EDIT: Given the comments below, I think some people are misunderstanding my post. I mean "last laugh" as a figure of speech. I don't mean that I'm literally waiting years and years holding onto grudges and waiting for someone's downfall. I could care less - I'm simply observing the outcome years down the road and how paths can cross again between a job candidate and an interviewer. In addition, you can be an interviewer one day in this business and easily find yourself a job candidate the next day. So, approach other candidates with some basic decency. As I noted in the post, I continue to take meetings with some of these MDs, one offered me a job years down the road once we got to know each other better, and I tried to help another one get a job. A person with a grudge does none of those things. I'm simply saying that if you ghost someone today, you're not starting on a good foot should you ever run into that person in the future and it's foolish to do in an industry which is a small world. For some strange (perhaps personal reason), a lot of commenters below seem to be angry at this fairly basic concept. 

WSO Elite Modeling Package

  • 6 courses to mastery: Excel, Financial Statement, LBO, M&A, Valuation and DCF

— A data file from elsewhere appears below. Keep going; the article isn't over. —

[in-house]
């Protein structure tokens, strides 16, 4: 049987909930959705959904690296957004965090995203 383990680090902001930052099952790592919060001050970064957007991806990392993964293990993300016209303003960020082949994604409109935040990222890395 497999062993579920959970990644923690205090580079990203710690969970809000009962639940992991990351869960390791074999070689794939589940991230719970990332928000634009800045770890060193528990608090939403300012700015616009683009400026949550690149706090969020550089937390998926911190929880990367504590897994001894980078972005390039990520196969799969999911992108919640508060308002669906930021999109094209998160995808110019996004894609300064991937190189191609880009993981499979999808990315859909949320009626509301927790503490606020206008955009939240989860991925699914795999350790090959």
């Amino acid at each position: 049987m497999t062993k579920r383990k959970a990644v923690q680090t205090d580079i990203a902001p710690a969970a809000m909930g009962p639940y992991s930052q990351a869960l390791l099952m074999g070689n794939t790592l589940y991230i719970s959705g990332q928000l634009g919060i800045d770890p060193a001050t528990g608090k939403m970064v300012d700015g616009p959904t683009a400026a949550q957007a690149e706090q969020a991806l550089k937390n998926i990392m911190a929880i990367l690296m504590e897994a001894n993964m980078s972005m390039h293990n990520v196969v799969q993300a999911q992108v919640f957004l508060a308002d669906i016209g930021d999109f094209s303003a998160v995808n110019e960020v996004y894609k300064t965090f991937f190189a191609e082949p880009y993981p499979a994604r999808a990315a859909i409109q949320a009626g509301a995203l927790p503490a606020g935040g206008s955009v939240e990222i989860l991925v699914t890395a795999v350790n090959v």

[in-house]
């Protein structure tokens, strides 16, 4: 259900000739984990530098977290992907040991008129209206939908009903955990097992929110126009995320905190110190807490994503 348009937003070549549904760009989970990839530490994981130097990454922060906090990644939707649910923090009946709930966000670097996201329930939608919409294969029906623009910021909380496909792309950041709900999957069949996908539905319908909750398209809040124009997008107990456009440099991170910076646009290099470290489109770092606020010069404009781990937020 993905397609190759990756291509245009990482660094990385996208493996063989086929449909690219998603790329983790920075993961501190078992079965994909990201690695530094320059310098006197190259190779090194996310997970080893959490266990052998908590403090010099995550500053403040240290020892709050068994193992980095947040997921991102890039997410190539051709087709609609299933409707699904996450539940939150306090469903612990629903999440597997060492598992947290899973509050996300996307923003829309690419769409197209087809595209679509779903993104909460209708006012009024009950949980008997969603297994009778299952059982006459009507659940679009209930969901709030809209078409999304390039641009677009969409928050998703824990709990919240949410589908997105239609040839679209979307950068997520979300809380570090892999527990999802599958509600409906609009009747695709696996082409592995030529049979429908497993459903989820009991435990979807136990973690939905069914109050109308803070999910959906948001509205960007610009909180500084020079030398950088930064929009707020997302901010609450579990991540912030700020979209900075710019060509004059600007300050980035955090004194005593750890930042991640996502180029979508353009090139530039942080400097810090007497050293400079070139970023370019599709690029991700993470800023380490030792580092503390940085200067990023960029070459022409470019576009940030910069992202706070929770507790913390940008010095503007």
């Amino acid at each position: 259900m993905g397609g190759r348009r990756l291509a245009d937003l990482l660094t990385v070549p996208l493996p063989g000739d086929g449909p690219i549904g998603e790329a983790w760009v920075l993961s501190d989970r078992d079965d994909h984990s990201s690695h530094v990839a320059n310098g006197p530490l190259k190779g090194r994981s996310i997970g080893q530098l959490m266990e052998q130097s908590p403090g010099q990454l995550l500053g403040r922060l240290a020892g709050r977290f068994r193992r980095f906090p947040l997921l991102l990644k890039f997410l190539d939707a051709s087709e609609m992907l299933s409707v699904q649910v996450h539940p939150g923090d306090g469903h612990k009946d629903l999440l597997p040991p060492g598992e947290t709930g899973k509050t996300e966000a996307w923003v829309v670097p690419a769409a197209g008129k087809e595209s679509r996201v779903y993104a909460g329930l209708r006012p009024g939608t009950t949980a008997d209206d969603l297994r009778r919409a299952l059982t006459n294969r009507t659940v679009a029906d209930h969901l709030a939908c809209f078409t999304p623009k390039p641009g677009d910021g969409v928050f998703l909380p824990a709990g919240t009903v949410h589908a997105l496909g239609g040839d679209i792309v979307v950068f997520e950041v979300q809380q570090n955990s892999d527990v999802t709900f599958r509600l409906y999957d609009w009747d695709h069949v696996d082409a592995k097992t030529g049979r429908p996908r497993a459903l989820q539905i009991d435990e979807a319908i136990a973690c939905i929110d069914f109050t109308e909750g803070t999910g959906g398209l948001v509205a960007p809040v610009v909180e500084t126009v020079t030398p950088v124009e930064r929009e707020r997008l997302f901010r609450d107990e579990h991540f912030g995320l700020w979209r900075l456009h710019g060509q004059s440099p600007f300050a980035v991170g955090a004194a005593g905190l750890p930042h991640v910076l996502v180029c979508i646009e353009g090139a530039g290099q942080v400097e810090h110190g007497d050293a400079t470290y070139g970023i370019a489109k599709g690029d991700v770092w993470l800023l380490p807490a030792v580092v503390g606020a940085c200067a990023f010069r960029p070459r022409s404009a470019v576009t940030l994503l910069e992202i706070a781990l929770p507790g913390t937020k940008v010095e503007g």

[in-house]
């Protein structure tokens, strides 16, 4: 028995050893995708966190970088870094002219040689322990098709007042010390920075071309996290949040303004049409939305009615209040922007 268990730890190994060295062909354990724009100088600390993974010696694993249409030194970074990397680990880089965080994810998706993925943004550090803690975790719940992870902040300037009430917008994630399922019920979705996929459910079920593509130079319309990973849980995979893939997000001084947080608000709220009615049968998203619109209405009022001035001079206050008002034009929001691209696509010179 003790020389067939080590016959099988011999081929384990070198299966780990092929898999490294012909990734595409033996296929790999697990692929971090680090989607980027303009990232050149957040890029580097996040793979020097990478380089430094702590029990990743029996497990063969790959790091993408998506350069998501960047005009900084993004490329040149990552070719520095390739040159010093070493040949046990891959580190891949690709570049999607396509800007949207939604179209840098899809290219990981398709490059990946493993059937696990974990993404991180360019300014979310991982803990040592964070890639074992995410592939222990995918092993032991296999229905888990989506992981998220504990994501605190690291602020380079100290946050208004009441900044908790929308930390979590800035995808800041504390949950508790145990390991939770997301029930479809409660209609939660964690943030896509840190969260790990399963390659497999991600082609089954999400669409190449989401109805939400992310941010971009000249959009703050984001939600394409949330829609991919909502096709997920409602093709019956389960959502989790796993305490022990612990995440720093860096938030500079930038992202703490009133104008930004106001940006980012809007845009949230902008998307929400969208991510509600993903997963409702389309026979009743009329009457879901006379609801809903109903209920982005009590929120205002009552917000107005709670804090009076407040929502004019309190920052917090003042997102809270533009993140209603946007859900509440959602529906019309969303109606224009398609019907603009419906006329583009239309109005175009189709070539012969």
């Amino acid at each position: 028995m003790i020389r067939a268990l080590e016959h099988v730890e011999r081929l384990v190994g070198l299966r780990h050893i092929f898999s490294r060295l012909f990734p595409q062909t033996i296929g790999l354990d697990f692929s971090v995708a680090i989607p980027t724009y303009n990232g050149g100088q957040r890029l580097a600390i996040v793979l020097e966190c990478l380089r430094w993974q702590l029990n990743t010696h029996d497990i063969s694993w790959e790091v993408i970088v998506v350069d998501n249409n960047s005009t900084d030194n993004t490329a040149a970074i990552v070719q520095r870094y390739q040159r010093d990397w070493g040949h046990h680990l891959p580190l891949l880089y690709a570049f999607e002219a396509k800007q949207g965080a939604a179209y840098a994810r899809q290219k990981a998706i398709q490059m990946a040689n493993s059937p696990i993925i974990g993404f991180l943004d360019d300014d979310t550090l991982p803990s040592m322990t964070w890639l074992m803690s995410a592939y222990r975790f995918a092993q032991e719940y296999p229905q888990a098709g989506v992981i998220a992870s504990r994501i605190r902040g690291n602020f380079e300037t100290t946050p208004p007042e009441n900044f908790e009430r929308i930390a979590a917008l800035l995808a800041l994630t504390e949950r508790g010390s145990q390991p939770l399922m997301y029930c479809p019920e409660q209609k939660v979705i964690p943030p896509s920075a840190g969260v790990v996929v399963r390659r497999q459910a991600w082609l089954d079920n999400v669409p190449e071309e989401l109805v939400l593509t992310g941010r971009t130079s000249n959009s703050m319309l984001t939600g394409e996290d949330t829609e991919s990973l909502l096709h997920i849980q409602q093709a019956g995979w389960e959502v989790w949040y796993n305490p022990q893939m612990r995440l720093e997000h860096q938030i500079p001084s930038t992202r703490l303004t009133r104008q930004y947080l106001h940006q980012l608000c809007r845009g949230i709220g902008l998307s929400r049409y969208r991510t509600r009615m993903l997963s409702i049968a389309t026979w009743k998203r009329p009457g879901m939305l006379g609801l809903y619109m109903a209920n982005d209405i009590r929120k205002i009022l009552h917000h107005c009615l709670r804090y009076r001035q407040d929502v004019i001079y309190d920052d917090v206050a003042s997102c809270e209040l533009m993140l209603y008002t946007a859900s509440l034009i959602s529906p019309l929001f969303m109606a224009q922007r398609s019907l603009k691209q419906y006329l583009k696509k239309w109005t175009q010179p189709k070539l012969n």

• Elite instructors from top BB investment banks and private equity megafunds
  • Includes Company DB + Video Library Access (1 year)

Comments (22)

Most Helpful
  • Investment Manager in HF - Other
Nov 23, 2021 - 12:55pm

I understand what you are saying and think your overall intentions are good, but I think you are missing the mark on a few of these. Your #3 is especially concerning (if you let your emotions about being ghosted impact business decisions - it appears to be what you are implying). 

I would keep it simpler: no need to have a first or last laugh, focus on your success, the other crap doesn't matter. Basically, be rational.

There are many reasons you get ghosted, sometimes HR forgets to follow up, sometimes things get lost in the process, and sometimes people are just a**es; while I firmly believe in responding to every candidate, sometimes mistakes happen. In general, I agree that it points to a disorganized firm (or worse), but you really don't need to take these things personally (similar to rejections). Yes, having common courtesy would be ideal, but it doesn't always happen. I think more focus on becoming successful yourself and not worrying about those people (especially the ones that are crappy people) is an easier way to live. 

I've been rejected so many times in my life I've lost count. Many of those were completely warranted, many times I never heard back, oh well, life goes on.

Nov 23, 2021 - 2:12pm

I understand what you are saying and think your overall intentions are good, but I think you are missing the mark on a few of these. Your #3 is especially concerning (if you let your emotions about being ghosted impact business decisions - it appears to be what you are implying).